This information comes from a recent interview between Miyazaki and IGN conducted shortly after E3.
A Return to Environmental Storytelling
The return to the studio’s tried and tested brand of environmental storytelling, while not a surprise exactly, is rather interesting. Taking into account Miyazaki’s previous comments on the size of the game world which, if you haven’t already read our comprehensive Elden Ring FAQ, will be the biggest and most ambitious in FromSoftware history.
However, far from increasing the need for more traditional means of storytelling (cutscenes, extended NPC interactions etc.), Miyazaki believes this will give the studio greater scope when it comes to exploration, allowing for deeper story development.
Particularly as Elden Ring’s narrative focuses on the world itself, rather than the (fully customisable) main character and their journey through it.
Deeper, More Relatable NPCs
Aside from elaborating on the game’s narrative, Miyazaki offered up a few additional titbits of information during the course of the interview. The most interesting of which revolves around the game’s NPCs.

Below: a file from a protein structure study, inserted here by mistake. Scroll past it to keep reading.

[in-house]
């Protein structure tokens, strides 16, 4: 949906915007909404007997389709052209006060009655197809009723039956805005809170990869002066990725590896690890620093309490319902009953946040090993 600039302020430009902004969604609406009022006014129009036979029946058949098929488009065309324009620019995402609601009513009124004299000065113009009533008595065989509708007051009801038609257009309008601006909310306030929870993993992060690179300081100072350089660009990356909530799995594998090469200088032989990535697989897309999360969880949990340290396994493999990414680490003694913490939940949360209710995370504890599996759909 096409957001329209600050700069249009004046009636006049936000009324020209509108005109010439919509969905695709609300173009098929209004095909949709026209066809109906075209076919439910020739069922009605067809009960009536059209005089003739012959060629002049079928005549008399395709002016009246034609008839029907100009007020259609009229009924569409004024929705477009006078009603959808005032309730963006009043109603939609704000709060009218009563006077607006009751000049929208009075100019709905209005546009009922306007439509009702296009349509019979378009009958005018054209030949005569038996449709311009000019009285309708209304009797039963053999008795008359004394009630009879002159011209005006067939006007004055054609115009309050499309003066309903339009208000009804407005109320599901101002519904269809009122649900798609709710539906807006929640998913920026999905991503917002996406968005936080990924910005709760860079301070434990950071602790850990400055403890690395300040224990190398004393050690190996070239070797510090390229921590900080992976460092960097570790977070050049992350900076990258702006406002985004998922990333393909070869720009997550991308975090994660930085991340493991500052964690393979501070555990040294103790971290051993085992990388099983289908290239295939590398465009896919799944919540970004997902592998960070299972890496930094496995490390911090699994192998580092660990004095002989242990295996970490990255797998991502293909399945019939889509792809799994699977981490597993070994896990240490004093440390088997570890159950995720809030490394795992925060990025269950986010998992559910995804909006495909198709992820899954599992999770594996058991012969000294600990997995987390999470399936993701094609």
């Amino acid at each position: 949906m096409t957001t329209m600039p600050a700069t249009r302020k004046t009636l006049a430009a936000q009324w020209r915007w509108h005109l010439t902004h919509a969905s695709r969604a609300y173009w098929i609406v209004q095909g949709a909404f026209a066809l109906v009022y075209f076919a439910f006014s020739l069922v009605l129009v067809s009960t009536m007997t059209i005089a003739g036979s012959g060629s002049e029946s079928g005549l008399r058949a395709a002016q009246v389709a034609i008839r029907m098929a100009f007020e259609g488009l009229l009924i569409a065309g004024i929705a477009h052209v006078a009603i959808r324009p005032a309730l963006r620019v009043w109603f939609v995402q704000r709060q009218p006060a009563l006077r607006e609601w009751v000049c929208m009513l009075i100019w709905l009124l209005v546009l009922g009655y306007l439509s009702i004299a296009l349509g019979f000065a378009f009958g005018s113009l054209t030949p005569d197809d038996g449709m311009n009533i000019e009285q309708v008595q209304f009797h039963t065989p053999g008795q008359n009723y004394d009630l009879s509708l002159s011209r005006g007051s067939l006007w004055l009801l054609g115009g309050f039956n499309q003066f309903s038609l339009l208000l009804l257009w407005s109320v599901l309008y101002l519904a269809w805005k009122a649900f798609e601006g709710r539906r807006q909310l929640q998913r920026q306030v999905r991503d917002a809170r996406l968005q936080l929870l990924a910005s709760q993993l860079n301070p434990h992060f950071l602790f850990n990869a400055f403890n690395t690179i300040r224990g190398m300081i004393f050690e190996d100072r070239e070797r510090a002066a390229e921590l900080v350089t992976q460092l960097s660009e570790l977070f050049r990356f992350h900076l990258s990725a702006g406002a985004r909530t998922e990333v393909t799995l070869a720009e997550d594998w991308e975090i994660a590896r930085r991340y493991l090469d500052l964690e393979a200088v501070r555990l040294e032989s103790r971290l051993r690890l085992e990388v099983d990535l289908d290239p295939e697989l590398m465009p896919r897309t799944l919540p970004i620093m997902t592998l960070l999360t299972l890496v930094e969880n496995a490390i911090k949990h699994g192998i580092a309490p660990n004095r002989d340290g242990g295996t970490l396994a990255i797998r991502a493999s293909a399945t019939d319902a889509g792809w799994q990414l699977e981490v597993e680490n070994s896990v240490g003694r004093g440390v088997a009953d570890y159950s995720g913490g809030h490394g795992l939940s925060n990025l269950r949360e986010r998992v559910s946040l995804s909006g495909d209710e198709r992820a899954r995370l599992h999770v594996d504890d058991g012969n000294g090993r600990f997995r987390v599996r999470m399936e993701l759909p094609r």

Specifically, Miyazaki claims they’re far deeper and more relatable this time around, thanks to a combination of Martin’s input and successfully implementing the lessons learned whilst developing Sekiro: Shadows Die Twice and Déraciné.
While on a completely unrelated note, Miyazaki also wants people to know that western fantasy novels in general are the inspiration behind the world of Elden Ring; not just The Lord of the Rings.